Are Ultrabooks about to take off?
Another reason Ultrabooks have been slow to engage is that the personal computer market has been essentially flat this year, as consumers drift towards smartphones and tablets and many would-be buyers are putting off purchasing new gear until they see what Windows 8 will bring them.
If Windows 8 resonates with consumers, it may spark Ultrabook sales. The launch of Windows 8 is expected to usher in a new generation of Ultrabook products, many of which will be convertible tablets: They can be used like traditional clamshell notebooks, or detach their screens and function as touch-enabled tablets. At the Intel Developer Forum last month, the company reportedly claimed some 70 Ultrabook designs are in computer makers’ product pipelines, and 40 of them sport touchscreens.
Microsoft’s Windows 8 launch, and Microsoft’s corresponding marketing push, should expose Ultrabooks to more buyers. At the same time, first- and second-generation Ultrabook models will likely come down in price, potentially bringing additional interest from consumers are well as businesses that have been putting off new computer purchases.
Looking forward, the next revision of Intel’s Ultrabook specification — which will be based on Intel’s upcoming Haswell processor — is expected to land in mid-2013. Haswell will be the first processor chip Intel has actually designed with the Ultrabook platform in mind: They’ll have even lower power consumption than current Ivy Bridge processors, and Intel is working on an even lower-power version designed with convertible tablets in mind. Haswell-based Ultrabooks will also feature scalable graphics (including support for DisplayPort 1.2 and 4K video output).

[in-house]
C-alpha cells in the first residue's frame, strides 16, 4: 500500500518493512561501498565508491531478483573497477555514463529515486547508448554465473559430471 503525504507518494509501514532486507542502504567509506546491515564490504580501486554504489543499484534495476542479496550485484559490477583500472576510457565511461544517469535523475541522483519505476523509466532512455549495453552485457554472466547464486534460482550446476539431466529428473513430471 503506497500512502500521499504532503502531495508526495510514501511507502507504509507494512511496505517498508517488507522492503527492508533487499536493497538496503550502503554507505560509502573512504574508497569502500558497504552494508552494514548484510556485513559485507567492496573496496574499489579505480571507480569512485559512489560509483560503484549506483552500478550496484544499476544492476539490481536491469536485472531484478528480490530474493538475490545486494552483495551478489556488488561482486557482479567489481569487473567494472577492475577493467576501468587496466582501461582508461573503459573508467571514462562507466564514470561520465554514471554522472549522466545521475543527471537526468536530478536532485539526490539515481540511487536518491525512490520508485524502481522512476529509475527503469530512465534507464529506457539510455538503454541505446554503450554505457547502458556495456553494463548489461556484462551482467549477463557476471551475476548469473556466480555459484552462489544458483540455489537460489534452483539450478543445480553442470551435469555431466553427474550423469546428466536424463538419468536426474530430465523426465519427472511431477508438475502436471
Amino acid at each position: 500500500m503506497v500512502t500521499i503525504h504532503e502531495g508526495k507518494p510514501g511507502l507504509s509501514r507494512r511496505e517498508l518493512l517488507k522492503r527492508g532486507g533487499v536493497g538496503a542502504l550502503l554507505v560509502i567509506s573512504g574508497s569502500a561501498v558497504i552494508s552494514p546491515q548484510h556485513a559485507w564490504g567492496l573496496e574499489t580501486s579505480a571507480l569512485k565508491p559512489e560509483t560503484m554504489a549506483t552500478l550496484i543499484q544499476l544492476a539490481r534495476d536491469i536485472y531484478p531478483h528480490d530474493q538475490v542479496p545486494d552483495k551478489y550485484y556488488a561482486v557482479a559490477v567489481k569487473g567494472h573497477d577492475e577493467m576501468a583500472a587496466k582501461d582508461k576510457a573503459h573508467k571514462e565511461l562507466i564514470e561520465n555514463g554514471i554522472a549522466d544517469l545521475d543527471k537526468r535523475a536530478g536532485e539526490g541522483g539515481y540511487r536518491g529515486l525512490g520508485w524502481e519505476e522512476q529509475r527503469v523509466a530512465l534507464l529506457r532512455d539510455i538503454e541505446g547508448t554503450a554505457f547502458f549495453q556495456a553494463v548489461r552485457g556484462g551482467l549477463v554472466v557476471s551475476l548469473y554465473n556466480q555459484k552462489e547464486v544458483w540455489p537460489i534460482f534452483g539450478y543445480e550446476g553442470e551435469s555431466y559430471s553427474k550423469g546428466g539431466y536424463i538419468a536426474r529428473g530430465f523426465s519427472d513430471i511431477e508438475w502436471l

However, these Haswell-based systems are likely to debut at the high end of notebook pricing — just like most of today’s Ultrabooks — which means they may face the same issues.
Intel is not going to give up on Ultrabooks. In fact, you can expect the company to push the platform even harder with the launch of Windows 8 this month and the debut of Haswell processors in mid-2013. However, the leading edge of Ultrabooks are almost certainly going to remain specialized products with high price tags. If Ultrabooks ever go mainstream — and capture that 40 percent of the consumer notebook market Intel expects — it will be because prices on previous generations of Ultrabooks have fallen to points where they can successfully compete against traditional notebooks and ultrathins.